Trundling along in a camper van, Elisabeth Easther and family take in some of Rotorua's stellar attractions.
A weekend in the Britz camper vans - kitted with bike racks and bikes - meant that with more wheels than you could shake a stick at, I was living a fantasy I'd been harbouring for years.
From Natural High Cycle Hire we picked up two bicycles and a tagalong - a contraption with handlebars, saddle and pedals that you attach to the back of your own bike for the kid, so you can go further and faster than one little set of legs will allow.
From that moment on, the road was our oyster.
Arriving in Rotorua, I had to stop at the Shweeb at Agroventures to see if I could get closer to the world record. The Shweeb (German for hanging or suspended) is a recumbent bike in a Perspex pod on a monorail trail, and it's such fun. Currently, I'm 18 seconds off, but the gap is closing.
It'd been a big day though, so at the Top Ten Holiday Park we were glad to be given a site right by the playground, which made for one very happy camper. The park also has two pools and really sparkling facilities. The city centre's just a short stroll away, as is Kuirau Park Geothermal Reserve with its bubbling mud pools.
The next morning we quickly made a few experimental loops of the grounds until my passenger and I were confident we'd mastered the tagalong, before we rode off to the Te Ara Ahi Thermal by Bike Cycle Trail. We were doing the first 8km section starting at the Princes Gate Archway, the perfect first tagalong adventure for families. The full Te Ara Ahi, one of the rides on Nga Haerenga, The New Zealand Cycle Trail, is a two-day, 74km ride.
The first part of the trail is other-worldly, a wasteland of bubbling moon-like surfaces, alongside a chalky blue lake. I was so jealous of Jenha from Destination Rotorua, who rode with us, that this is part of her daily commute. It sure beat my frantic morning pedal along the side of the north-western motorway.
Passing through the back of Whakarewarewa - The Living Thermal Village, toward Te Puia - The New Zealand Maori Arts and Crafts Institute, we rode through two wooden carved waharoa (gateways) gifted to the cycleway by Te Puia for the entrance to Hemo Gorge.
After an initial steep-ish section, we trundled through the Hemo Gorge forest beside rocky waterways. It was like something from a movie set. We'd have liked to go all the way to Waipa but after about 5km we turned back, feeling the pull of the Polynesian Spa and a post-pedal soak. Our weary bones marinated in mineral water, while Mr Tagalong found his second wind and took journeys up and down the slide in the kids' pool.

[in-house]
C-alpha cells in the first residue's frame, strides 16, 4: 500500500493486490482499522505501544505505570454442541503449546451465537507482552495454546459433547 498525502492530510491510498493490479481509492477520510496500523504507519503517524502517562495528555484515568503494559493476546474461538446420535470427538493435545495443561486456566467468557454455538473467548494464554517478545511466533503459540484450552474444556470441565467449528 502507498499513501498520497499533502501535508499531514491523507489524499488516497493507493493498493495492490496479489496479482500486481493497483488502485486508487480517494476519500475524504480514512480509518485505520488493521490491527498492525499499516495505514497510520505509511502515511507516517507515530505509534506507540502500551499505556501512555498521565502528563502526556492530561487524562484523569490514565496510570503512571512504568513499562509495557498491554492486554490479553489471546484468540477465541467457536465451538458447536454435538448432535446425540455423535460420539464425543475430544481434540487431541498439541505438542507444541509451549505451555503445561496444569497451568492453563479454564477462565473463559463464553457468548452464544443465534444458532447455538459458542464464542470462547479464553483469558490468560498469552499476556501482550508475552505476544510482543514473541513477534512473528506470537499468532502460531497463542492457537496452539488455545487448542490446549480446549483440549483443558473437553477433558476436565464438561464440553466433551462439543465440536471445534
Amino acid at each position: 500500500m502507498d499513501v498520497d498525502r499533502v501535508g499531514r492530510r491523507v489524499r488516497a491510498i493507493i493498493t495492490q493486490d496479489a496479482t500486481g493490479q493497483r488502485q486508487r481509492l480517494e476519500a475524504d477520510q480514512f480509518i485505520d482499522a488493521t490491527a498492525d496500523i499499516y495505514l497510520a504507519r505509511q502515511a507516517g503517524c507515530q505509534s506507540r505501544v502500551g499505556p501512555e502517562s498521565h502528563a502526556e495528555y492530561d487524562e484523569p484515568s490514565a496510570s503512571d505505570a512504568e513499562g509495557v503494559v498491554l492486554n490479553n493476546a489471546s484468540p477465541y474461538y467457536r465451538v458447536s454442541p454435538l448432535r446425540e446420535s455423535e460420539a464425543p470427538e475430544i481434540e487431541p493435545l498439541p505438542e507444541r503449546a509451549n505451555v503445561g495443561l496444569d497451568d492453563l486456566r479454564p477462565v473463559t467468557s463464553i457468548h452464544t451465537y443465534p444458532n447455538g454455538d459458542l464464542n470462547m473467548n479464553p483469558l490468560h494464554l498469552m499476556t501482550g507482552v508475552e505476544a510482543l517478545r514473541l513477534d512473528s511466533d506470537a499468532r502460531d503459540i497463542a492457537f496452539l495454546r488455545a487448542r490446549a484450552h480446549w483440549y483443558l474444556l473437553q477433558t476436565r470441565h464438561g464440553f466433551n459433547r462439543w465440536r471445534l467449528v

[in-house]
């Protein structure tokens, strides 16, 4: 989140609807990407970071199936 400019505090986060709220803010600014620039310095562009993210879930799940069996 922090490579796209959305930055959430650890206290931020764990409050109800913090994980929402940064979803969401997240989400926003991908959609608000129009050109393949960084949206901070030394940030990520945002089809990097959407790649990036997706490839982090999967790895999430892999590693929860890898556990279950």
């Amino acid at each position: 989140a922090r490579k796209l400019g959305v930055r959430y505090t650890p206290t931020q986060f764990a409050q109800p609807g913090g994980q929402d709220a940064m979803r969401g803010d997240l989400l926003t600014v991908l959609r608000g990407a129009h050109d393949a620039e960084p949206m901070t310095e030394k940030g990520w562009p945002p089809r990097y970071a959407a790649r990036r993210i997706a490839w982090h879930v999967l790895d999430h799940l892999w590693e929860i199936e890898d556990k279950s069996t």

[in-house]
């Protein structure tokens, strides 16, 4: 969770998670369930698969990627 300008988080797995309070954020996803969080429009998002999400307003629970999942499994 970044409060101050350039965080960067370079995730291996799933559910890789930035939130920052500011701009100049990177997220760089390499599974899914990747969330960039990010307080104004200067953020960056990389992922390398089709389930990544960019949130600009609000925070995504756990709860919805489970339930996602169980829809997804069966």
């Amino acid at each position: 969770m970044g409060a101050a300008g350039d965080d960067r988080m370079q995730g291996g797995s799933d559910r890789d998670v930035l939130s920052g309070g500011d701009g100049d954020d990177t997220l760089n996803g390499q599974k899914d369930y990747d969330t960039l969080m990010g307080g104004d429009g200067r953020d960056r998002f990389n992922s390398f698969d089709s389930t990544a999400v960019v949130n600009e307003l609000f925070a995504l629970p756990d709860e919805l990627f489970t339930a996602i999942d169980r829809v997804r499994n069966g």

Starving after our swim, we were happy to get to The Fat Dog Cafe, a Rotorua institution. This was the first time we've dined there. The meals were happily large and wholesome - we chose big, meaty dishes - because we had worked up ravenous appetites. There's so much to enjoy there, from the quirky environment, full of local artwork to the amusing bon mots on the wall.
Reluctantly on Sunday, we unplugged from our powered site - but before we headed home, we drove to the Redwoods and Whakarewarewa Forest.
These woods are so amazing, it's hard to know where to begin. If you like cycling (and you don't need to be a Crusty Demon) you will love the forest's 130-plus kilometres of continually evolving trails. Wade, our guide from Mountain Bike Rotorua, took us first for a few turns of the Children's Loop. Theo had his own bike for this, gaining confidence with every rotation. Then Wade, who knows every inch of the forest, put Theo on the tagalong on the back of his bike and boy, did we blow out some cobwebs.
Being less of a nana than me, and fitter and more daring (but never dangerous) Wade took us on some circuits that flew us over the moon.
I heartily recommend paying for a guided ride once or twice, because these guys know the tracks inside and out and can show visitors places they might never find on their own. From the initial easy ride, we took on the slightly more demanding Dipper, which was like riding a rocking horse on a roller coaster, with its smooth twists and turns, dips and peaks. We also had a taste of Mad If U Don't, The Hobbit Path along the stream, Tahi, The Ball and Chain, and The Creek. I think next time we'll try the Frontal Lobotomy.
So what'll it be? With the raw ingredients of a camper van, cycles and enthusiasm, this basic recipe should please every appetite. Note: Two days is too short for Rotorua.
Elisabeth Easther was a guest of Destination Rotorua and Britz campers.